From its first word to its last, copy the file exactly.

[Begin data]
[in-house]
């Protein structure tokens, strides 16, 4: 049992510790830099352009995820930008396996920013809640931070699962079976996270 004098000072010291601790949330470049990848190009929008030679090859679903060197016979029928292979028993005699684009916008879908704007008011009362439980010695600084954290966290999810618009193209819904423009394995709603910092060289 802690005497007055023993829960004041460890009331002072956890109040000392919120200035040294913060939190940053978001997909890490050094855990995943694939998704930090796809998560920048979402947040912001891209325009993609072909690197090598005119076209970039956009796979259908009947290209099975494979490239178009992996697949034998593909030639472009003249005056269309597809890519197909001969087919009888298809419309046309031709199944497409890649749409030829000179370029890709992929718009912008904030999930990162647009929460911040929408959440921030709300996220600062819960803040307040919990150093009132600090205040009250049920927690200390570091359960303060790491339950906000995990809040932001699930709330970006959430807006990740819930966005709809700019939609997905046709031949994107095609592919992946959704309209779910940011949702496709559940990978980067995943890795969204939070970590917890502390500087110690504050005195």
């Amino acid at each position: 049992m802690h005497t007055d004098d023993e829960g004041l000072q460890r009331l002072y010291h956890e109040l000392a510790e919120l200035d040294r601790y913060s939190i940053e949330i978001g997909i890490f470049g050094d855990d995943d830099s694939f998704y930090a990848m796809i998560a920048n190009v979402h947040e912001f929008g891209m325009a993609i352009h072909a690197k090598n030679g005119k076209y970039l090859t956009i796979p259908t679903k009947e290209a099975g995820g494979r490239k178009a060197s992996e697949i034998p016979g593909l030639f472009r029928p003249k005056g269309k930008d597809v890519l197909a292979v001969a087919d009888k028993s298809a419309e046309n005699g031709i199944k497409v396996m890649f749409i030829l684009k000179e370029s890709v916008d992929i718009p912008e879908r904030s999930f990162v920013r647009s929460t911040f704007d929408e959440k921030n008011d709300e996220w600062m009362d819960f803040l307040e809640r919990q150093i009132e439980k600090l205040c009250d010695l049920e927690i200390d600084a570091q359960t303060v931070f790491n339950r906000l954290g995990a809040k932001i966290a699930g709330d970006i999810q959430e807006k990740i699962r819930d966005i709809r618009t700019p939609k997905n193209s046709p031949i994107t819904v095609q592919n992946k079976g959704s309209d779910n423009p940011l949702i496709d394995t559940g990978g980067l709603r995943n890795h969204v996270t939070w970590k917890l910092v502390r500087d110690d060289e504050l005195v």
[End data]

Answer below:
[in-house]
């Protein structure tokens, strides 16, 4: 049992510790830099352009995820930008396996920013809640931070699962079976996270 004098000072010291601790949330470049990848190009929008030679090859679903060197016979029928292979028993005699684009916008879908704007008011009362439980010695600084954290966290999810618009193209819904423009394995709603910092060289 802690005497007055023993829960004041460890009331002072956890109040000392919120200035040294913060939190940053978001997909890490050094855990995943694939998704930090796809998560920048979402947040912001891209325009993609072909690197090598005119076209970039956009796979259908009947290209099975494979490239178009992996697949034998593909030639472009003249005056269309597809890519197909001969087919009888298809419309046309031709199944497409890649749409030829000179370029890709992929718009912008904030999930990162647009929460911040929408959440921030709300996220600062819960803040307040919990150093009132600090205040009250049920927690200390570091359960303060790491339950906000995990809040932001699930709330970006959430807006990740819930966005709809700019939609997905046709031949994107095609592919992946959704309209779910940011949702496709559940990978980067995943890795969204939070970590917890502390500087110690504050005195």
């Amino acid at each position: 049992m802690h005497t007055d004098d023993e829960g004041l000072q460890r009331l002072y010291h956890e109040l000392a510790e919120l200035d040294r601790y913060s939190i940053e949330i978001g997909i890490f470049g050094d855990d995943d830099s694939f998704y930090a990848m796809i998560a920048n190009v979402h947040e912001f929008g891209m325009a993609i352009h072909a690197k090598n030679g005119k076209y970039l090859t956009i796979p259908t679903k009947e290209a099975g995820g494979r490239k178009a060197s992996e697949i034998p016979g593909l030639f472009r029928p003249k005056g269309k930008d597809v890519l197909a292979v001969a087919d009888k028993s298809a419309e046309n005699g031709i199944k497409v396996m890649f749409i030829l684009k000179e370029s890709v916008d992929i718009p912008e879908r904030s999930f990162v920013r647009s929460t911040f704007d929408e959440k921030n008011d709300e996220w600062m009362d819960f803040l307040e809640r919990q150093i009132e439980k600090l205040c009250d010695l049920e927690i200390d600084a570091q359960t303060v931070f790491n339950r906000l954290g995990a809040k932001i966290a699930g709330d970006i999810q959430e807006k990740i699962r819930d966005i709809r618009t700019p939609k997905n193209s046709p031949i994107t819904v095609q592919n992946k079976g959704s309209d779910n423009p940011l949702i496709d394995t559940g990978g980067l709603r995943n890795h969204v996270t939070w970590k917890l910092v502390r500087d110690d060289e504050l005195v």